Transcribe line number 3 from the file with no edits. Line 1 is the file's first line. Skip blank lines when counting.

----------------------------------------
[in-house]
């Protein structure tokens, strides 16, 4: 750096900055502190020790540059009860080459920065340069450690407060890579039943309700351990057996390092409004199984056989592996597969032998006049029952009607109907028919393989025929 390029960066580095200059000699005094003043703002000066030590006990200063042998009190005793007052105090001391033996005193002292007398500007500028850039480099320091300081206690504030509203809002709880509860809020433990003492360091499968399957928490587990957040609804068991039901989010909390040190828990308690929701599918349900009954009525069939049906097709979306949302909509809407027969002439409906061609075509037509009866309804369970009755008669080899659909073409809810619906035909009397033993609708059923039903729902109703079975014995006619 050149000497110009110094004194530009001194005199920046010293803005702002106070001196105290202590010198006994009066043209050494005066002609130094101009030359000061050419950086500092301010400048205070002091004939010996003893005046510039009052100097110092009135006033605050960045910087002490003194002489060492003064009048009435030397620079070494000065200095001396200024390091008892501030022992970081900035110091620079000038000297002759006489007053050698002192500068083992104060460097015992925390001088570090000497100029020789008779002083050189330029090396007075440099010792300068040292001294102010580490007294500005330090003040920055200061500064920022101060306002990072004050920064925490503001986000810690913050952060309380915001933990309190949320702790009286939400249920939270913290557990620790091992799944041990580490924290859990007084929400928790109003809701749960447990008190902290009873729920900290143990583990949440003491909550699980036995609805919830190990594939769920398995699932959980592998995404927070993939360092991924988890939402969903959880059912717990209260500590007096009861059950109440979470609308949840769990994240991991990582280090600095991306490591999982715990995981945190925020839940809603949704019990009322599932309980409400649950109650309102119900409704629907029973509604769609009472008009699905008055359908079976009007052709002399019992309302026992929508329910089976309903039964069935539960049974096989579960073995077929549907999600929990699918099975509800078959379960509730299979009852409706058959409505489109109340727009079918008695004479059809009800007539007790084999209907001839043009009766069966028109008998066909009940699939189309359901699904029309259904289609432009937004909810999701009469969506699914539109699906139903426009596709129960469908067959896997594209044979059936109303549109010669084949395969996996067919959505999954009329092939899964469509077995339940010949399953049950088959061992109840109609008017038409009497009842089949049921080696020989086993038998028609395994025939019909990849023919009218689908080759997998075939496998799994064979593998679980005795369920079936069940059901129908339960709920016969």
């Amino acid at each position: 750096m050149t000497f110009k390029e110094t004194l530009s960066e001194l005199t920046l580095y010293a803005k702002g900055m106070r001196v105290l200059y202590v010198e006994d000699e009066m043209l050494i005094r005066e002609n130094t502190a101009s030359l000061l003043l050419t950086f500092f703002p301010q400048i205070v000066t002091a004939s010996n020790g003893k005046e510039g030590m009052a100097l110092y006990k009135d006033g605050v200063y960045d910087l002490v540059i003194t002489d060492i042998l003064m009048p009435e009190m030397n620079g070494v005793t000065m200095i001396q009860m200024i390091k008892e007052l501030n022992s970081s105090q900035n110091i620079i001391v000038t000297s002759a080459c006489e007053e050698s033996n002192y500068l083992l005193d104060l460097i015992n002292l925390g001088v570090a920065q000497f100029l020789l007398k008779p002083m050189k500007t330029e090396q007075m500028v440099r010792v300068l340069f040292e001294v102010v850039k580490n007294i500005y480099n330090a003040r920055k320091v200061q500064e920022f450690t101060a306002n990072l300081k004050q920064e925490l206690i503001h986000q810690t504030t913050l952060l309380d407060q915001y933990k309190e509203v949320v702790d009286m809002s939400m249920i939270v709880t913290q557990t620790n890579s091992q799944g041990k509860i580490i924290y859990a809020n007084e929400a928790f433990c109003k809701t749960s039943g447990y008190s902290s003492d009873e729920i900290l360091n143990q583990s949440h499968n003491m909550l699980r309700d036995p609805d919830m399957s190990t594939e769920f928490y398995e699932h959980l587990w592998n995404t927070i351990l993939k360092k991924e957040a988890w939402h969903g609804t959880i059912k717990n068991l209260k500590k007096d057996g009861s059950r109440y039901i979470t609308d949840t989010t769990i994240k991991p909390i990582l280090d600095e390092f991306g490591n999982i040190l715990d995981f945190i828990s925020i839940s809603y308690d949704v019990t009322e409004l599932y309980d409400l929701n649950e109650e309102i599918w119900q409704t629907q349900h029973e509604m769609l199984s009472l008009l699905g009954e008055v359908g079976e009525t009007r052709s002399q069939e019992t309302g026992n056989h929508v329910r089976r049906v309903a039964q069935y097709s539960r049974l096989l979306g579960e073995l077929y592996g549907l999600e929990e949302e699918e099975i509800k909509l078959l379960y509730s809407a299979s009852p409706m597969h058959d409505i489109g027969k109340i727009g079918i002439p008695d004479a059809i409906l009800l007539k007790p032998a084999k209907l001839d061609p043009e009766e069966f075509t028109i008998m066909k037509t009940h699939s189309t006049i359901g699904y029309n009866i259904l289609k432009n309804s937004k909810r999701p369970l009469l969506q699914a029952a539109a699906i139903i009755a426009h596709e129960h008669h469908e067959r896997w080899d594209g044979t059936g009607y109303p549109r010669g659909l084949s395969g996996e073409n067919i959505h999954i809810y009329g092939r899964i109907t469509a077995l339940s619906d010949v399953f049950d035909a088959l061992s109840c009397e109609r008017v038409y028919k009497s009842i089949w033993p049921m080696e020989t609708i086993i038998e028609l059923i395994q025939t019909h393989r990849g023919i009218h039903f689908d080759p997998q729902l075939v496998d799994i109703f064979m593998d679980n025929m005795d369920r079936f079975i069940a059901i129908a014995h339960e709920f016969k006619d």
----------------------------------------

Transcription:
């Amino acid at each position: 750096m050149t000497f110009k390029e110094t004194l530009s960066e001194l005199t920046l580095y010293a803005k702002g900055m106070r001196v105290l200059y202590v010198e006994d000699e009066m043209l050494i005094r005066e002609n130094t502190a101009s030359l000061l003043l050419t950086f500092f703002p301010q400048i205070v000066t002091a004939s010996n020790g003893k005046e510039g030590m009052a100097l110092y006990k009135d006033g605050v200063y960045d910087l002490v540059i003194t002489d060492i042998l003064m009048p009435e009190m030397n620079g070494v005793t000065m200095i001396q009860m200024i390091k008892e007052l501030n022992s970081s105090q900035n110091i620079i001391v000038t000297s002759a080459c006489e007053e050698s033996n002192y500068l083992l005193d104060l460097i015992n002292l925390g001088v570090a920065q000497f100029l020789l007398k008779p002083m050189k500007t330029e090396q007075m500028v440099r010792v300068l340069f040292e001294v102010v850039k580490n007294i500005y480099n330090a003040r920055k320091v200061q500064e920022f450690t101060a306002n990072l300081k004050q920064e925490l206690i503001h986000q810690t504030t913050l952060l309380d407060q915001y933990k309190e509203v949320v702790d009286m809002s939400m249920i939270v709880t913290q557990t620790n890579s091992q799944g041990k509860i580490i924290y859990a809020n007084e929400a928790f433990c109003k809701t749960s039943g447990y008190s902290s003492d009873e729920i900290l360091n143990q583990s949440h499968n003491m909550l699980r309700d036995p609805d919830m399957s190990t594939e769920f928490y398995e699932h959980l587990w592998n995404t927070i351990l993939k360092k991924e957040a988890w939402h969903g609804t959880i059912k717990n068991l209260k500590k007096d057996g009861s059950r109440y039901i979470t609308d949840t989010t769990i994240k991991p909390i990582l280090d600095e390092f991306g490591n999982i040190l715990d995981f945190i828990s925020i839940s809603y308690d949704v019990t009322e409004l599932y309980d409400l929701n649950e109650e309102i599918w119900q409704t629907q349900h029973e509604m769609l199984s009472l008009l699905g009954e008055v359908g079976e009525t009007r052709s002399q069939e019992t309302g026992n056989h929508v329910r089976r049906v309903a039964q069935y097709s539960r049974l096989l979306g579960e073995l077929y592996g549907l999600e929990e949302e699918e099975i509800k909509l078959l379960y509730s809407a299979s009852p409706m597969h058959d409505i489109g027969k109340i727009g079918i002439p008695d004479a059809i409906l009800l007539k007790p032998a084999k209907l001839d061609p043009e009766e069966f075509t028109i008998m066909k037509t009940h699939s189309t006049i359901g699904y029309n009866i259904l289609k432009n309804s937004k909810r999701p369970l009469l969506q699914a029952a539109a699906i139903i009755a426009h596709e129960h008669h469908e067959r896997w080899d594209g044979t059936g009607y109303p549109r010669g659909l084949s395969g996996e073409n067919i959505h999954i809810y009329g092939r899964i109907t469509a077995l339940s619906d010949v399953f049950d035909a088959l061992s109840c009397e109609r008017v038409y028919k009497s009842i089949w033993p049921m080696e020989t609708i086993i038998e028609l059923i395994q025939t019909h393989r990849g023919i009218h039903f689908d080759p997998q729902l075939v496998d799994i109703f064979m593998d679980n025929m005795d369920r079936f079975i069940a059901i129908a014995h339960e709920f016969k006619d």